Rachel from Appleton, WI
Any comment on the slew of missed kicks across the league this week? 13 missed PAT and 13 missed FG. Do we need to brace ourselves for Week 13 or could the bye save us? Serenity now.
Douglas from Union Grove, WI
… and, just like that, the possibility of the trifecta (Bucks, Brewers, Packers) is squelched.
Among many, I was hoping for a much longer October distraction.
Greg from Perkasie, PA
Happy for the win in Cincy, but moving onto Chicago: This feels like it's a huge game this week. Win and you put some distance between yourselves and the closest divisional opponent, steal a road divisional victory, and collect an extra win before the real meat of the schedule of AZ, KC, Seattle, Minnesota, and LA. Lose and you give the Bears life in the division and have additional ground to make up within the conference with a tough schedule coming up quickly.
That pretty much sums it up.
Scott from Hayward, WI
I am ready to move on to the Bears game. I am seeing a pretty strong Bears defense, but an offense that runs for more yards than it passes. What's the key to breaking that defense and showing them what a real offense looks like?
Run the football to stay balanced. The Bears are allowing only 3.9 yards per rush (ranked eighth), so it's not an easy group to run on, but you have to be effective enough to keep from turning it into a straight drop-back passing game. These guys have 18 sacks, tops in the league, and 13 in the last three games. The best pass protection is a good ground game.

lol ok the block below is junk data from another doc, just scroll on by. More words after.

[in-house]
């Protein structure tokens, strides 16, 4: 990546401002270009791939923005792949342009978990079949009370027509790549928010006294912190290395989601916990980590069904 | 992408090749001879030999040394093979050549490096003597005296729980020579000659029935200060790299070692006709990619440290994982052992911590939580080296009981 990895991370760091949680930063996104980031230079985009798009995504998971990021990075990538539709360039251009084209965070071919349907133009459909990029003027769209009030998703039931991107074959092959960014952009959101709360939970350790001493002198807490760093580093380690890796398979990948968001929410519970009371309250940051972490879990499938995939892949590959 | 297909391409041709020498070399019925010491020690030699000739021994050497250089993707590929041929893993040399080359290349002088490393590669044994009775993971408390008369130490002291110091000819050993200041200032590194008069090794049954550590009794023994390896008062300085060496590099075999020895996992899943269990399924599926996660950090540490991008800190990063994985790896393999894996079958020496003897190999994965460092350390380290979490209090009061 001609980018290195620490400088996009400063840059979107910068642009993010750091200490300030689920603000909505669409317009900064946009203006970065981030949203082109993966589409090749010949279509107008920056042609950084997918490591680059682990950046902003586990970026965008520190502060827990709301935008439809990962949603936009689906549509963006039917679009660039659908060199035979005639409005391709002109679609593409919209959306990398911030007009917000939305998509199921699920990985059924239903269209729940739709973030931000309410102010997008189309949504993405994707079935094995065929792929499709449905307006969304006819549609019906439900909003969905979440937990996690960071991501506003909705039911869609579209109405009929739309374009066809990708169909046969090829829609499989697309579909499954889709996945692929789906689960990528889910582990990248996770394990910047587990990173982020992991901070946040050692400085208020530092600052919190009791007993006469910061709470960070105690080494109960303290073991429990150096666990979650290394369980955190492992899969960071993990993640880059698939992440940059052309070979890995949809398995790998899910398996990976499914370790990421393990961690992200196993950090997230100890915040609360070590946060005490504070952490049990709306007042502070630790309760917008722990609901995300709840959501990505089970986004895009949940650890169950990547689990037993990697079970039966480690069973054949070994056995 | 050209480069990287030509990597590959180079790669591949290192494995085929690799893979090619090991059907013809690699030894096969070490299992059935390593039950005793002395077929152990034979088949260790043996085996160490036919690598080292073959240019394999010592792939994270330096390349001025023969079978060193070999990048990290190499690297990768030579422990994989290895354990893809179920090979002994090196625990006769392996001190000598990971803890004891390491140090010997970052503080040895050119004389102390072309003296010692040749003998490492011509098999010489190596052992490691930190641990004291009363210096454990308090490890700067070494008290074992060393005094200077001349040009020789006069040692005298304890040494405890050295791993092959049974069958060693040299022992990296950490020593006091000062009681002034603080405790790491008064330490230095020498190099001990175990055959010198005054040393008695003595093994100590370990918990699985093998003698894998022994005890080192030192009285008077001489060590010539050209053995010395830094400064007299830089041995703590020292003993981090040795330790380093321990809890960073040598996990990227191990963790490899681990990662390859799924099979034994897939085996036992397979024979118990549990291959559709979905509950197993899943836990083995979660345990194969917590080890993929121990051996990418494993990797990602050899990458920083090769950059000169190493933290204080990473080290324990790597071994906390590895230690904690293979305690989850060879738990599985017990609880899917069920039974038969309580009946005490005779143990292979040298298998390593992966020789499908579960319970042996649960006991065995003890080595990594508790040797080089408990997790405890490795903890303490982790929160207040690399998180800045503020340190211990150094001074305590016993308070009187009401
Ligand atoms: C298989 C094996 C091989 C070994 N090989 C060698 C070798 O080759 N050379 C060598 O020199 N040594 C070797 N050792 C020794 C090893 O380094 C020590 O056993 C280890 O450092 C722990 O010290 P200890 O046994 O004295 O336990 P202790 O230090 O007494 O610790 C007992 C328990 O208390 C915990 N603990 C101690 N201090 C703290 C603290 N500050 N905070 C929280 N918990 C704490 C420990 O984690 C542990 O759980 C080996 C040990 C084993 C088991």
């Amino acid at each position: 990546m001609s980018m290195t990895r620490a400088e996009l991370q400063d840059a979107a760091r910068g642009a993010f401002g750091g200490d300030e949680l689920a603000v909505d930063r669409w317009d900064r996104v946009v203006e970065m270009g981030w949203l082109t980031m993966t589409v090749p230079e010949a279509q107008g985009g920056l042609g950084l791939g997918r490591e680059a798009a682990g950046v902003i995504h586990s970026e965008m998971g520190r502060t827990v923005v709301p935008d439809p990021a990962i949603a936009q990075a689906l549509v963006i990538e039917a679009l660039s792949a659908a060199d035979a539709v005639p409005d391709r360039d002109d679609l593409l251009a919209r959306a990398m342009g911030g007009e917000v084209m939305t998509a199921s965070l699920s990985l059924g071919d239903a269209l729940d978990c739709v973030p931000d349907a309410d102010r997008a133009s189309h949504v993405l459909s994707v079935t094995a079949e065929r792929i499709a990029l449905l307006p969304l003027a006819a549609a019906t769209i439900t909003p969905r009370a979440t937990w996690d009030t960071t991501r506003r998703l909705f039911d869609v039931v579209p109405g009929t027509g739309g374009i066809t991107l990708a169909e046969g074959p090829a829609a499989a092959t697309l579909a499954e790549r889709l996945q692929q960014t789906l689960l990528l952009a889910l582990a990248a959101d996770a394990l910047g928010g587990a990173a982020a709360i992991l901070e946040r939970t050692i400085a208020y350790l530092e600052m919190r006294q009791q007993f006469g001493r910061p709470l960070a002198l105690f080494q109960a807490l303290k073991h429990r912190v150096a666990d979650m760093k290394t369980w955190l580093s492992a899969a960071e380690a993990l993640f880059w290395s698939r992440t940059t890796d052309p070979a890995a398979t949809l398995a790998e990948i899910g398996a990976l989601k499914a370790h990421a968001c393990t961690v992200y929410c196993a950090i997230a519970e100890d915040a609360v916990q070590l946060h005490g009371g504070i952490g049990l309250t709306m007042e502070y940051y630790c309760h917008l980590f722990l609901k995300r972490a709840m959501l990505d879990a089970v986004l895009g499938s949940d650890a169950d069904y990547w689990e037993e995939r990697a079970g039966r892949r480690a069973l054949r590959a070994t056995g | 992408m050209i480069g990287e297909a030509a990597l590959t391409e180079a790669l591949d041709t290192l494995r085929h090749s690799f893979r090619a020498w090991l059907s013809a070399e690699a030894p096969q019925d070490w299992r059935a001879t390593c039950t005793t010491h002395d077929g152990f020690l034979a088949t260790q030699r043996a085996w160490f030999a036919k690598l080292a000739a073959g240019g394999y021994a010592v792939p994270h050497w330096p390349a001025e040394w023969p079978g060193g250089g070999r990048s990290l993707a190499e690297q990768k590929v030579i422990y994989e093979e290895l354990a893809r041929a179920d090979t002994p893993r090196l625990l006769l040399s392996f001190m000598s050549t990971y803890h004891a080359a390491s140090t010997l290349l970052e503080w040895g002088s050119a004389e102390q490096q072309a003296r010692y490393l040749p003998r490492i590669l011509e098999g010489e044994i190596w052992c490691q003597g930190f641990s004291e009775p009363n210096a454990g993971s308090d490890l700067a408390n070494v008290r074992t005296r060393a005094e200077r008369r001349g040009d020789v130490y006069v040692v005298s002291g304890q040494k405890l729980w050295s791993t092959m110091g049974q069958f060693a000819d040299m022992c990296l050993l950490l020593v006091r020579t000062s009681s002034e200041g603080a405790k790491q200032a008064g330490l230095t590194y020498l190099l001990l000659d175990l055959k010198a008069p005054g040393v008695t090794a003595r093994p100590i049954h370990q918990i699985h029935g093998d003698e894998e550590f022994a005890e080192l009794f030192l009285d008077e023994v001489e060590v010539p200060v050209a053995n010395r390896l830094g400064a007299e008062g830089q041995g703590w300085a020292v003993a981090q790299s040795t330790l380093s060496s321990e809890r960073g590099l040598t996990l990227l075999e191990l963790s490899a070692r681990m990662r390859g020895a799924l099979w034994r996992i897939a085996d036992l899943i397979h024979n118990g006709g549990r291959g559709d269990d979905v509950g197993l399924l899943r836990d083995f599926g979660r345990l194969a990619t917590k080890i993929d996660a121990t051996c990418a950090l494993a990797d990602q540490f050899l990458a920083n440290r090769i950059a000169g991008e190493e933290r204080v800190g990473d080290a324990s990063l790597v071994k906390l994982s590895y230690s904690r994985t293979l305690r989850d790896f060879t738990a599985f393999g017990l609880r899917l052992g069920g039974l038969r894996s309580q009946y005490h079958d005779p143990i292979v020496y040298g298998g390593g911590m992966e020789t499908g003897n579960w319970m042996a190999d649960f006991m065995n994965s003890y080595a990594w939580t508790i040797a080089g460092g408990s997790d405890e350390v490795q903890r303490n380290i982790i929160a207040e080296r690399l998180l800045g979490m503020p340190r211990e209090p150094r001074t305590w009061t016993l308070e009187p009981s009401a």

Al from Green Bay, WI
Bears defenders Khalil Mack and Robert Quinn have combined for nine sacks so far this season, and both were disruptive against the Raiders on Sunday. Mindful that you can't chip them both, do the Packers game plan for Rodgers to get the ball out of his hands quickly, much like he did in SF?
I'm sure that's part of it, but the Packers have chipped both ends at times the last few weeks. It's on the film, and I expect the Bears will have a counter with their rush/coverage patterns.
Kyle from Pittsburgh, PA
The cornerback situation is looking pretty unsettled heading into this week, especially with Kevin King's shoulder. Do the players that remain take any solace or confidence in the fact that they're facing a rookie QB? I know Fields has great potential, but he's still a rookie and the Packers are going to put a lot of pressure on him (legacy of the match-up, our offense should push the score, and ACTUAL pressure by the D-line).
The Packers' reserves at cornerback are more focused on their assignments than the opposing QB, to be honest. And I don't think any pressure, other than from the defensive front, is going to get to Fields considering the big games he played in at Ohio State.
Luke from Andover, MN
If King and Jaire Alexander are out, do you believe that a mix of Eric Stokes, Chandon Sullivan, Rasul Douglas, and SJC will be able to do an alright job against Allen Robinson and the Bears next Sunday afternoon?
Ike Yiadom is in that mix at corner, and Kabion Ento is an option on the practice squad as well if King is out. Plus we'll see about any more transactions. Mooney is actually leading the Bears in receiving. He and Robinson account for 60% of their passing yards. The Packers are going to lean on Stokes a lot, and he proved up to the task last week. As Wes noted on "Unscripted," safeties Adrian Amos and Darnell Savage will be vital to keeping the coverage unit on the same page with all the changing personnel.
James from Ottawa, Canada
When you guys shake hands before a season opener and/or big game, does one of you role play as Randall Cobb and the other as Nelson? I hope so. Here's to hoping word gets around in Lambeau so you two can be responsible for bringing back that simple but classic celebration after a big play!
I'll leave the big-play celebrations to the players. I've got a blog to keep updated. As for pregame handshakes in the press box, hopefully some games coming up will warrant the ritual.